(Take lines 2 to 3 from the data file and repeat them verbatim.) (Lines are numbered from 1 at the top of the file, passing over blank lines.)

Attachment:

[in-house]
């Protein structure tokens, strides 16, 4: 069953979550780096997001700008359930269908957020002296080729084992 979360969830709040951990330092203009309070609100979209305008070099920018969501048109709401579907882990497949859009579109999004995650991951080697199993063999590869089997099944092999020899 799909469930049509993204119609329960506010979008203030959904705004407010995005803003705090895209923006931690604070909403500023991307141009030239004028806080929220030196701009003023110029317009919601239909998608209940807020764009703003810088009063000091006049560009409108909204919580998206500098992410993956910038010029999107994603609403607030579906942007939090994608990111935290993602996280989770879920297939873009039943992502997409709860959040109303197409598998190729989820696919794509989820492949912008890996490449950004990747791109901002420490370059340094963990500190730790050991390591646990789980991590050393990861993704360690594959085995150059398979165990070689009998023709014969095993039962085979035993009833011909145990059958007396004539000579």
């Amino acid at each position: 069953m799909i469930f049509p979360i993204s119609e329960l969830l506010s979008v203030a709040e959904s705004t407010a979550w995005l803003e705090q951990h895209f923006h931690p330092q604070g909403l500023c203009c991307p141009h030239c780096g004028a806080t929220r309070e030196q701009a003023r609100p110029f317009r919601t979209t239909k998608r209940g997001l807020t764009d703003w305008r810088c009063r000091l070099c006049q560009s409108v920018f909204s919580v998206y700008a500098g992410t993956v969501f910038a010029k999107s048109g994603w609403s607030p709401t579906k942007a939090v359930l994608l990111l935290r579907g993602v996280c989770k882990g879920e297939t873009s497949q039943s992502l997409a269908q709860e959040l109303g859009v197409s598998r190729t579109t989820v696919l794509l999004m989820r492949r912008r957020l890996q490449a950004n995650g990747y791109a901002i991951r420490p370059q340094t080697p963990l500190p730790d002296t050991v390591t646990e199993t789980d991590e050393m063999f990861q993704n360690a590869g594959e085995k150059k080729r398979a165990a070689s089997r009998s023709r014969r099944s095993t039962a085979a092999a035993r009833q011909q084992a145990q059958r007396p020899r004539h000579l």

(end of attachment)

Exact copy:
């Protein structure tokens, strides 16, 4: 069953979550780096997001700008359930269908957020002296080729084992 979360969830709040951990330092203009309070609100979209305008070099920018969501048109709401579907882990497949859009579109999004995650991951080697199993063999590869089997099944092999020899 799909469930049509993204119609329960506010979008203030959904705004407010995005803003705090895209923006931690604070909403500023991307141009030239004028806080929220030196701009003023110029317009919601239909998608209940807020764009703003810088009063000091006049560009409108909204919580998206500098992410993956910038010029999107994603609403607030579906942007939090994608990111935290993602996280989770879920297939873009039943992502997409709860959040109303197409598998190729989820696919794509989820492949912008890996490449950004990747791109901002420490370059340094963990500190730790050991390591646990789980991590050393990861993704360690594959085995150059398979165990070689009998023709014969095993039962085979035993009833011909145990059958007396004539000579």
């Amino acid at each position: 069953m799909i469930f049509p979360i993204s119609e329960l969830l506010s979008v203030a709040e959904s705004t407010a979550w995005l803003e705090q951990h895209f923006h931690p330092q604070g909403l500023c203009c991307p141009h030239c780096g004028a806080t929220r309070e030196q701009a003023r609100p110029f317009r919601t979209t239909k998608r209940g997001l807020t764009d703003w305008r810088c009063r000091l070099c006049q560009s409108v920018f909204s919580v998206y700008a500098g992410t993956v969501f910038a010029k999107s048109g994603w609403s607030p709401t579906k942007a939090v359930l994608l990111l935290r579907g993602v996280c989770k882990g879920e297939t873009s497949q039943s992502l997409a269908q709860e959040l109303g859009v197409s598998r190729t579109t989820v696919l794509l999004m989820r492949r912008r957020l890996q490449a950004n995650g990747y791109a901002i991951r420490p370059q340094t080697p963990l500190p730790d002296t050991v390591t646990e199993t789980d991590e050393m063999f990861q993704n360690a590869g594959e085995k150059k080729r398979a165990a070689s089997r009998s023709r014969r099944s095993t039962a085979a092999a035993r009833q011909q084992a145990q059958r007396p020899r004539h000579l």